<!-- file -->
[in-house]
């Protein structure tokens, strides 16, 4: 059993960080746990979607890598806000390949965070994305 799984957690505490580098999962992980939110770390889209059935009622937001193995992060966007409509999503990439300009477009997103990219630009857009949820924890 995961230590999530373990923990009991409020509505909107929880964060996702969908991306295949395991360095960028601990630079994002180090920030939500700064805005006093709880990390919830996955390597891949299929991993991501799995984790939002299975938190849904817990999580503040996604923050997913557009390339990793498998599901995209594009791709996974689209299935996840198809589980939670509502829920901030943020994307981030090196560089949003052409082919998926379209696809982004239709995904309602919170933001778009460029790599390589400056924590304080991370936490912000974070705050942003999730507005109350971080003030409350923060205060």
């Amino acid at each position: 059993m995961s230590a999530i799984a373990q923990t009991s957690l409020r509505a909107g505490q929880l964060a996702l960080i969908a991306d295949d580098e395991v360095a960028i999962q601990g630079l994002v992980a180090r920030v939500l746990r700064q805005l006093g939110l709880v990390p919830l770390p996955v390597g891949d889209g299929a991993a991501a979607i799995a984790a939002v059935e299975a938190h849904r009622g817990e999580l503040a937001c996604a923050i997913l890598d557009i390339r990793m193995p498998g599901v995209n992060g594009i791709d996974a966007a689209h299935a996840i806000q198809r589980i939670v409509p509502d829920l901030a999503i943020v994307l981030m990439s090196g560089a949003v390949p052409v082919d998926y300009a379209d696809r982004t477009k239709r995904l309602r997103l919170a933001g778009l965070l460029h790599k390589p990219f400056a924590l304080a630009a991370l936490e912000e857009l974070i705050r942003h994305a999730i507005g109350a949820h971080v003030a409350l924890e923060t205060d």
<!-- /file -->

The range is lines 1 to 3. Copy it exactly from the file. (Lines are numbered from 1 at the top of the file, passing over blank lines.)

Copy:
[in-house]
């Protein structure tokens, strides 16, 4: 059993960080746990979607890598806000390949965070994305 799984957690505490580098999962992980939110770390889209059935009622937001193995992060966007409509999503990439300009477009997103990219630009857009949820924890 995961230590999530373990923990009991409020509505909107929880964060996702969908991306295949395991360095960028601990630079994002180090920030939500700064805005006093709880990390919830996955390597891949299929991993991501799995984790939002299975938190849904817990999580503040996604923050997913557009390339990793498998599901995209594009791709996974689209299935996840198809589980939670509502829920901030943020994307981030090196560089949003052409082919998926379209696809982004239709995904309602919170933001778009460029790599390589400056924590304080991370936490912000974070705050942003999730507005109350971080003030409350923060205060």
């Amino acid at each position: 059993m995961s230590a999530i799984a373990q923990t009991s957690l409020r509505a909107g505490q929880l964060a996702l960080i969908a991306d295949d580098e395991v360095a960028i999962q601990g630079l994002v992980a180090r920030v939500l746990r700064q805005l006093g939110l709880v990390p919830l770390p996955v390597g891949d889209g299929a991993a991501a979607i799995a984790a939002v059935e299975a938190h849904r009622g817990e999580l503040a937001c996604a923050i997913l890598d557009i390339r990793m193995p498998g599901v995209n992060g594009i791709d996974a966007a689209h299935a996840i806000q198809r589980i939670v409509p509502d829920l901030a999503i943020v994307l981030m990439s090196g560089a949003v390949p052409v082919d998926y300009a379209d696809r982004t477009k239709r995904l309602r997103l919170a933001g778009l965070l460029h790599k390589p990219f400056a924590l304080a630009a991370l936490e912000e857009l974070i705050r942003h994305a999730i507005g109350a949820h971080v003030a409350l924890e923060t205060d």